Paul L. Caron

Thursday, December 22, 2016

Blackman:  University of Oregon Trampled The First Amendment To Punish Law Prof For Wearing Blackface To Halloween Party In Her Home


Following up on this morning's post, University Of Oregon Report: Tax Prof Nancy Shurtz Violated Anti-Discrimination Policy By Wearing Blackface To Halloween Party; Any Disciplinary Action Is Confidential:  Josh Blackman (South Texas), The Freedom of Speech at the University of Oregon:

The University of Oregon’s position is similar to the argument that the University of Oklahoma fraternity brothers, who sang racist songs on a bus, could be expelled because it created a “hostile educational environment.” If you haven’t heard this phrase before, get used to it — it is a nebulous standard which will used to punish all manner of constitutionally-protected speech. But this position is a smokescreen. Eugene Volokh explains in this post why there is no “hostile education environment” exception to the First Amendment — especially for speech at private functions. ...

This is a very, very dangerous standard. An off-campus event that a small number of students attended now gives rise to on-campus discipline because students (who did not even witness the event) feel compelled to “avoid the resulting negative environment.” If this is the standard, then anything and everything can create a “hostile educational environment.” Consider several examples I raise in my my forthcoming piece in the Georgetown Journal of Leg HTML al Ethics on Model Rule 8.4(g). What if a Professor made any of these remarks at a bar association function that was also attended by students?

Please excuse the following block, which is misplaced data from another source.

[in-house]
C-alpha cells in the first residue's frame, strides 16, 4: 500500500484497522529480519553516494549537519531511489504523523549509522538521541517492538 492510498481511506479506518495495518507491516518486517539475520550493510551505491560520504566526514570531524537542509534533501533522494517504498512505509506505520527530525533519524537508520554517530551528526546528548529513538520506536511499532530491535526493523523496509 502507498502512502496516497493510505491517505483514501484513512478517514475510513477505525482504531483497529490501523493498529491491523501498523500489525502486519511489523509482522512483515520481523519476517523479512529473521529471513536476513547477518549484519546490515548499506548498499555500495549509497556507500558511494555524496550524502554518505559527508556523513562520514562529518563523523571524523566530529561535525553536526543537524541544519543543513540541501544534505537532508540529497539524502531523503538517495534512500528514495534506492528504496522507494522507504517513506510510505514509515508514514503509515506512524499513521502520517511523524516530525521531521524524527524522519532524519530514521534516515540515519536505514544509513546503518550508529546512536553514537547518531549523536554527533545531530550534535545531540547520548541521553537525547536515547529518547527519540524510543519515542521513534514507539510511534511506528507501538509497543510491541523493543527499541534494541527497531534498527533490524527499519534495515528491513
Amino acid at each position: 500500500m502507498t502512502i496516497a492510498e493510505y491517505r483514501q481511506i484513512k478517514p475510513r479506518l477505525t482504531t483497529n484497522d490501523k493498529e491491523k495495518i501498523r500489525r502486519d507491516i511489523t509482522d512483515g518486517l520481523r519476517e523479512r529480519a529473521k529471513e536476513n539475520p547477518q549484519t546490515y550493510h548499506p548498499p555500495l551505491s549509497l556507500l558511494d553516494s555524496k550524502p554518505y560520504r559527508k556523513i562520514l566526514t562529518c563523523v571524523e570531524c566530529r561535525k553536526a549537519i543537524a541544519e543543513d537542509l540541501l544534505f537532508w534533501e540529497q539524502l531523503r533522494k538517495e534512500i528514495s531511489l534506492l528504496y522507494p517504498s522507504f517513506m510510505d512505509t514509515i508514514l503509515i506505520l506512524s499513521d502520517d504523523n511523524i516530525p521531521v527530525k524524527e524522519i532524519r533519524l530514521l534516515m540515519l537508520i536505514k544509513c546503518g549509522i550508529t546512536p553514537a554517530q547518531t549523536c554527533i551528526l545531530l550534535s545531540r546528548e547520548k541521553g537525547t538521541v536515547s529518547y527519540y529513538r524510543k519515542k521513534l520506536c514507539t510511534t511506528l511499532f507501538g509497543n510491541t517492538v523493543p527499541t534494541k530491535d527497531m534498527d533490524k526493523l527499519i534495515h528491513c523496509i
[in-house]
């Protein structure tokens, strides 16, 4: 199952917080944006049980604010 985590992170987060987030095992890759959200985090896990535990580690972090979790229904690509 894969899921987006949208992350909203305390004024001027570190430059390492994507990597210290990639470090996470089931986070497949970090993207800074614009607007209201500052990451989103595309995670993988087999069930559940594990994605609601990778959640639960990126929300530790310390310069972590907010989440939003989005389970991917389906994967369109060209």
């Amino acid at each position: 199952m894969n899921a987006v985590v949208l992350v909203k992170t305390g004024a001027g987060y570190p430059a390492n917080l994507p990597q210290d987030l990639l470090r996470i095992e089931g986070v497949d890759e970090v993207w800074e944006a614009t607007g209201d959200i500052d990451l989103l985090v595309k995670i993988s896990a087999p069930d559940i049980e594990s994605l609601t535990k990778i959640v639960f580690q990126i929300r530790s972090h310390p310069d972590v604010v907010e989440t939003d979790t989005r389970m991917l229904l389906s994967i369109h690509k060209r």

• Race — A speaker discusses “mismatch theory,” and contends that race-based affirmative action should not be permitted because it hurts minority students by placing them in education settings where they have a lower chance of success.
  • Gender — A speaker argues that women should not be eligible for combat duty in the military, and should continue to be excluded from the selective service requirements.
  • Religion — A speaker states that it violates the free exercise rights of for-profit corporations to require them to pay for female employee’s birth control or abortions.